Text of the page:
Vin Scully, Ralph Lawler and Bob Miller talk about Ernie Harwell
Vin Scully spoke Tuesday about Ernie Harwell, the legendary Detroit Tigers broadcaster who died of cancer at the age of 92.
The Dodgers broadcaster called Harwell, "a Georgia boy with a twinkle in his voice." What Scully most remembers, he said, was that Harwell was genuine: "He had a special warmth that could not be manufactured. He was a very gentle, caring man with a great sense of humor and humility. He was very, very easy to like on and off the air."Two other long-time Los Angeles television voices also had memories of Harwell to offer.
Kings broadcaster and Hockey Hall of Famer Bob Miller said he met Harwell once when Harwell was a guest speaker at a Sportscaster Camp that Miller and Roy Englebrecht conducted in Windsor, Canada (right outside Detroit) in 1987. The camp was for people interested in learning how to do play-by-play and studio TV sportscasts.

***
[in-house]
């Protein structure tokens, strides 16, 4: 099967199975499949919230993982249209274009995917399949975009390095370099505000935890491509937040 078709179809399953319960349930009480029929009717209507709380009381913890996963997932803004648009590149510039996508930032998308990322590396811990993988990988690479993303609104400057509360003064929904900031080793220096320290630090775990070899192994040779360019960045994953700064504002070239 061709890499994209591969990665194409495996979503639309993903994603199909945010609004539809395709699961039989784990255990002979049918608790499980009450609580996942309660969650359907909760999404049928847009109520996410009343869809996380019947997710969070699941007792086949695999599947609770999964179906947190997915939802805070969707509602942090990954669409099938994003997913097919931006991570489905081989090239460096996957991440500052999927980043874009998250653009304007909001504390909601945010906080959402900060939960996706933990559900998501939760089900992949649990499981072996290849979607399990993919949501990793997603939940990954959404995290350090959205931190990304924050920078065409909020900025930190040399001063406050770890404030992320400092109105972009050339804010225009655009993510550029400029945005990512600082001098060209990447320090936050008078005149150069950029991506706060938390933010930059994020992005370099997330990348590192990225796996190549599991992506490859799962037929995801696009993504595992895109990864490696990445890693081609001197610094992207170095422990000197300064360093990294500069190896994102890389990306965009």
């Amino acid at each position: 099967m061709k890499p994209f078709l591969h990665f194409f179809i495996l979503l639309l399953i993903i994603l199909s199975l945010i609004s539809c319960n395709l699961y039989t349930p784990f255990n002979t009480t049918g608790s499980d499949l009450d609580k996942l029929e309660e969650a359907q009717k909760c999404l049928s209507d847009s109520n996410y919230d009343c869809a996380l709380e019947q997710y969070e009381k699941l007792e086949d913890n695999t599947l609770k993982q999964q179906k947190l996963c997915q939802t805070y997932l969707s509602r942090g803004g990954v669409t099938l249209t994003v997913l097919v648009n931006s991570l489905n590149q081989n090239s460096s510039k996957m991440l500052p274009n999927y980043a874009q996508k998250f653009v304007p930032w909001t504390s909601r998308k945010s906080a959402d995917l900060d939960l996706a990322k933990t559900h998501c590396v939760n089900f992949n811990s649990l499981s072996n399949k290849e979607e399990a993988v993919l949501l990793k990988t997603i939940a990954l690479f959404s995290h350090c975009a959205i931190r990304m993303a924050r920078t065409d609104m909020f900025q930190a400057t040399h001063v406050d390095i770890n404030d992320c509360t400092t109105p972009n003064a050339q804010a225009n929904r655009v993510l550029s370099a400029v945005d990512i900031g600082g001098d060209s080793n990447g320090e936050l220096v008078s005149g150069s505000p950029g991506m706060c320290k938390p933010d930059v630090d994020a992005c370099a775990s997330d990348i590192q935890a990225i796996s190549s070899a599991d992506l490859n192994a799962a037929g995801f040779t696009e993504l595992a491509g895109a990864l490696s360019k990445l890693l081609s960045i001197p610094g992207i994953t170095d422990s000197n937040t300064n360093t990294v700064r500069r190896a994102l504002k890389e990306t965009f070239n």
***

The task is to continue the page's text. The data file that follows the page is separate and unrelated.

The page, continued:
Miller said, "We would have a classroom session in the morning, and Ernie was the speaker. The Tigers had a game that night, so I told him he didn't have to stay after his speech, but he said, "No, I want to stay and have lunch and visit with these youngsters." He did, and it was a thrill for all of them because he was genuinely interested in giving them advice for their futures."
Harwell was genuinely friendly, Miller said, and "a down-to-earth person who never allowed fame to change his personality."
Ralph Lawler, voice of the Clippers and a should-be Hall of Famer, grew up in Peoria, Ill., and listened to many legendary baseball voices.
"Harry Caray was in St. Louis," Lawler said, "Jack Brickhouse and Jack Quinlan were in Chicago and, eventually, Ernie was in Detroit. They were the great baseball voices in the Midwest, and I was in awe of them all."
Lawler said that he loved the depth and timber of Harwell's voice. "Great sports voices are in short supply today," Lawler said. "Most of the legends were born through the medium of radio back in the day. Now the young people break into the business in television, without the benefit of the radio training and experience.
"So many of today's young voices sound more like your barber than your broadcaster. Ernie was one of the greats and an inspiration to those of us who had aspirations for a life in the broadcast booth."
-- Diane Pucin